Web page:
[Ab] Abstract:Hydrogen sulphide (H S) is endogenously produced in vascular tissue and has anti-oxidant and vasoprotective properties. This study investigates whether chronic treatment using the fast H S donor NaHS could elicit a vasoprotective effect in diabetes. Diabetes was induced in male C57BL6/J mice with streptozotocin (60 mg/kg daily, ip for 2 weeks) and confirmed by elevated blood glucose and glycated haemoglobin levels. Diabetic mice were then treated with NaHS (100 µmol/kg/day) for 4 weeks, and aortae collected for functional and biochemical analyses. In the diabetic group, both endothelium-dependent vasorelaxation and basal nitric oxide (NO ) bioactivity were significantly reduced ( p < 0.05), and maximal vasorelaxation to the NO donor sodium nitroprusside was impaired ( p < 0.05) in aorta compared to control mice. Vascular superoxide generation via nicotine adenine dinucleotide phosphate (NADPH) oxidase ( p < 0.05) was elevated in aorta from diabetic mice which was associated with increased expression of NOX2 ( p < 0.05). NaHS treatment of diabetic mice restored endothelial function and exogenous NO efficacy back to control levels. NaHS treatment also reduced the diabetes-induced increase in NADPH oxidase activity, but did not affect NOX2 protein expression. These data show that chronic NaHS treatment reverses diabetes-induced vascular dysfunction by restoring NO efficacy and reducing superoxide production in the mouse aorta.
[Mh] MeSH terms primary: Antioxidants/administration & dosage
Diabetes Mellitus, Experimental/drug therapy
Diabetic Angiopathies/prevention & control
Endothelium, Vascular/drug effects
Oxidative Stress/drug effects
Sulfides/administration & dosage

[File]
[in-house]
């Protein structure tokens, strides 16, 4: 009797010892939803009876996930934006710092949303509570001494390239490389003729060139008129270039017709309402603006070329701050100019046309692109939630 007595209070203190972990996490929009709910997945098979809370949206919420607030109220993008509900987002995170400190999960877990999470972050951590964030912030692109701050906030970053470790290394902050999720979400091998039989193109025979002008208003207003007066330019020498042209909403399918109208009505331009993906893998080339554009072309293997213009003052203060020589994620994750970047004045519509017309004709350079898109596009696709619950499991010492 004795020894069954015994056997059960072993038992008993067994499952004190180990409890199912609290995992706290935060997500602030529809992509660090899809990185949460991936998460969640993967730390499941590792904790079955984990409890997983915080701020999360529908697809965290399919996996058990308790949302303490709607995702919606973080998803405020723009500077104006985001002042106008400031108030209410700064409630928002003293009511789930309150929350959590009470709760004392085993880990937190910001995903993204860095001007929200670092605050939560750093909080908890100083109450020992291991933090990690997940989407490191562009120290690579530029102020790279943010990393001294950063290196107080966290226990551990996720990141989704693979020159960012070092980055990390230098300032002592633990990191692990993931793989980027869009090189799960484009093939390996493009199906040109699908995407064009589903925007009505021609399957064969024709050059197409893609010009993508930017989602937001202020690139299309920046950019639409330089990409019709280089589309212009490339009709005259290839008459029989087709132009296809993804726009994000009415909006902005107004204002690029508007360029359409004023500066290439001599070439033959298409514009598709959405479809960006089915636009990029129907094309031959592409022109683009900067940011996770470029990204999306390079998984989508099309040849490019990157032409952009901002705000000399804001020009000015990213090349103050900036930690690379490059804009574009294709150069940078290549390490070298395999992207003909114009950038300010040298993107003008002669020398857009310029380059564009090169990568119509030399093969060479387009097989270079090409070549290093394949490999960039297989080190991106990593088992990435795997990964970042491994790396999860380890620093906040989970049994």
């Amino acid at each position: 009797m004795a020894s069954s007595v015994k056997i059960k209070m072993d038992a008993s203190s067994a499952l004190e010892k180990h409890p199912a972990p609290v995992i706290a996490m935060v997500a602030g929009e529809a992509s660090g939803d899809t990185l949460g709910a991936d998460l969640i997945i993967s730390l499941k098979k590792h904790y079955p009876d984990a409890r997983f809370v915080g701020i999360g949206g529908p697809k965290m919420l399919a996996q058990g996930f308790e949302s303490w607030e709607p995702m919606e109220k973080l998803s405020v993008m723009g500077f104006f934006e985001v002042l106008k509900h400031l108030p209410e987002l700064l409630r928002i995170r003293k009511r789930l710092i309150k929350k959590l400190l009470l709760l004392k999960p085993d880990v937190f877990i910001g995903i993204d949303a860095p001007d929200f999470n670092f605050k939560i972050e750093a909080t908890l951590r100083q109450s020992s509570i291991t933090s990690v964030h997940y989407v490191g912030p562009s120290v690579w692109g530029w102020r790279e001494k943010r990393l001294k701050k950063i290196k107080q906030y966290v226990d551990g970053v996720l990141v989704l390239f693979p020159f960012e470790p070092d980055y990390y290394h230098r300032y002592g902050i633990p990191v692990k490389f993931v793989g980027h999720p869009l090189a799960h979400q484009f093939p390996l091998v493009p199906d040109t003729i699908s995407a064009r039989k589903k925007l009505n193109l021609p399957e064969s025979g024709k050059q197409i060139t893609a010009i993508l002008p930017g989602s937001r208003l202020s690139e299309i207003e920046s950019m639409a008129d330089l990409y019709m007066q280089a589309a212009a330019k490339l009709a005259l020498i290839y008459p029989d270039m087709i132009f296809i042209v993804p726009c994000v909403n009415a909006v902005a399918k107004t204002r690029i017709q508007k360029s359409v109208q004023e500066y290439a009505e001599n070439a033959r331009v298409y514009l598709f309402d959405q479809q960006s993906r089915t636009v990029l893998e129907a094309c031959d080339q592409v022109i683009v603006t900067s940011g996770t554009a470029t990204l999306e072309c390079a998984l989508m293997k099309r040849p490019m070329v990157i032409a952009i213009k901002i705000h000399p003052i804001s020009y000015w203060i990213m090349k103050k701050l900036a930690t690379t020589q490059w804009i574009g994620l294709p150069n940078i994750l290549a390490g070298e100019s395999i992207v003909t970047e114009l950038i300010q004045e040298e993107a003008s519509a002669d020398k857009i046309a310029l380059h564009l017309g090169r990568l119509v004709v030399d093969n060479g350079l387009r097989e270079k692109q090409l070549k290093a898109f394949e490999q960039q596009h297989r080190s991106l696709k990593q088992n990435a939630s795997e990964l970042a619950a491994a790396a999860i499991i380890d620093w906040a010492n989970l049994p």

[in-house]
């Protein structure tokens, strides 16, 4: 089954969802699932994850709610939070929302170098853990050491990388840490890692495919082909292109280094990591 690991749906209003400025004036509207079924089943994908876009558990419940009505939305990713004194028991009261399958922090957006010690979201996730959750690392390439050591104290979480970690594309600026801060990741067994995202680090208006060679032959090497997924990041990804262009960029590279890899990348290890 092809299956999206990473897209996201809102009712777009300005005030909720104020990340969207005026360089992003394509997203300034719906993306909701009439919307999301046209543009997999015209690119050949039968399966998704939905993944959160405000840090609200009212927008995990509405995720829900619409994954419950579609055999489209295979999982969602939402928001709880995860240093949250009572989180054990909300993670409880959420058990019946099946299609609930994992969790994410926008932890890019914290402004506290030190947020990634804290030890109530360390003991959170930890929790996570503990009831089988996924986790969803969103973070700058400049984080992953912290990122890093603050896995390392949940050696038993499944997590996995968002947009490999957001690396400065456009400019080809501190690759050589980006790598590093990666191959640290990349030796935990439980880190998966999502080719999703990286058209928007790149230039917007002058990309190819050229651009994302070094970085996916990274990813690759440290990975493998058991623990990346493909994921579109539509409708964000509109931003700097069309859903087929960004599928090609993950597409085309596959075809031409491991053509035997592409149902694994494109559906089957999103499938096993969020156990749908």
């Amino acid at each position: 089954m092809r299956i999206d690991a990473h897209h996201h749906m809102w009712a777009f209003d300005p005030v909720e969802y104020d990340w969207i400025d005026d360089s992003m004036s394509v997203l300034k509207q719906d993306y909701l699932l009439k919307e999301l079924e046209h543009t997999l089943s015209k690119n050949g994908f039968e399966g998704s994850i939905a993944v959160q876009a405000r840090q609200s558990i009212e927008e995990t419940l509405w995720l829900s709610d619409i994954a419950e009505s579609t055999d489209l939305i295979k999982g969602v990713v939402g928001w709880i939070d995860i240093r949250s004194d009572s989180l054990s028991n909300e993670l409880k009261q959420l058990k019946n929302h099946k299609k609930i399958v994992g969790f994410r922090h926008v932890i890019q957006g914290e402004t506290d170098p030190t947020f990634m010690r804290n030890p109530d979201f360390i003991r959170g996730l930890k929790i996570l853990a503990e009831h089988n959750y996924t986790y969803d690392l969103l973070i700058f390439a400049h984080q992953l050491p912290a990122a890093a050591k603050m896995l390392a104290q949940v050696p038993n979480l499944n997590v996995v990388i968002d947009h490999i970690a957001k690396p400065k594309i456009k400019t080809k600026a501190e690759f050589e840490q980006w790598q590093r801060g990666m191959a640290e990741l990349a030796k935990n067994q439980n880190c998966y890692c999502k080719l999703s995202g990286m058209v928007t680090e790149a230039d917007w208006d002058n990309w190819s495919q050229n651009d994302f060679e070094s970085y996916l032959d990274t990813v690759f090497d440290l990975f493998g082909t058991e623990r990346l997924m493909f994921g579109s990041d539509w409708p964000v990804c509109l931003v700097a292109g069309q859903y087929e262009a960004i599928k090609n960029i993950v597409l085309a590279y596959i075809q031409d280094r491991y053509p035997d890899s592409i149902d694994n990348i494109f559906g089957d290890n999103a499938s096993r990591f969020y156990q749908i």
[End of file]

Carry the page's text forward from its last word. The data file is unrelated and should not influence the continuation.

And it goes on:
[Mh] MeSH terms secundary: Animals
Blood Glucose/metabolism
Diabetes Mellitus, Experimental/blood
Diabetes Mellitus, Experimental/complications
Diabetic Angiopathies/etiology
Diabetic Angiopathies/metabolism
Diabetic Angiopathies/physiopathology
Dose-Response Relationship, Drug
Drug Administration Schedule
Endothelium, Vascular/metabolism
Endothelium, Vascular/physiopathology
Glycated Hemoglobin A/metabolism
Male
Mice, Inbred C57BL
Muscle, Smooth, Vascular/drug effects
Muscle, Smooth, Vascular/metabolism
Muscle, Smooth, Vascular/physiopathology
NADPH Oxidase 2/metabolism
Nitric Oxide/metabolism
Nitric Oxide Donors/pharmacology
Nitric Oxide Synthase Type III/metabolism
Superoxides/metabolism
Time Factors
Vasodilation/drug effects
Vasodilator Agents/pharmacology
[Pt] Publication type:JOURNAL ARTICLE
[Nm] Name of substance:0 (Antioxidants); 0 (Blood Glucose); 0 (Glycated Hemoglobin A); 0 (HbA(1c) protein, mouse); 0 (Nitric Oxide Donors); 0 (Sulfides); 0 (Vasodilator Agents); 11062-77-4 (Superoxides); 31C4KY9ESH (Nitric Oxide); EC 1.14.13.39 (Nitric Oxide Synthase Type III); EC 1.14.13.39 (Nos3 protein, mouse); EC 1.6.3.- (Cybb protein, mouse); EC 1.6.3.- (NADPH Oxidase 2); FWU2KQ177W (sodium bisulfide)
[Em] Entry month:1712
[Cu] Class update date: 171219
[Lr] Last revision date:171219
[Js] Journal subset:IM
[Da] Date of entry for processing:170504
[St] Status:MEDLINE
[do] DOI:10.1177/1479164117692766

  7 / 17572 MEDLINE  
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[PMID]: 28467197
[Au] Autor:Wu HT; Lee KW; Pan WY; Liu AB; Sun CK
[Ad] Address:1 Department of Electrical Engineering, National Dong Hwa University, Hualien, Taiwan, R.O.C.
[Ti] Title:Difference in bilateral digital volume pulse as a novel non-invasive approach to assessing arteriosclerosis in aged and diabetic subjects: A preliminary study.
[So] Source:Diab Vasc Dis Res;14(3):254-257, 2017 May.
[Is] ISSN:1752-8984
[Cp] Country of publication:England
[La] Language:eng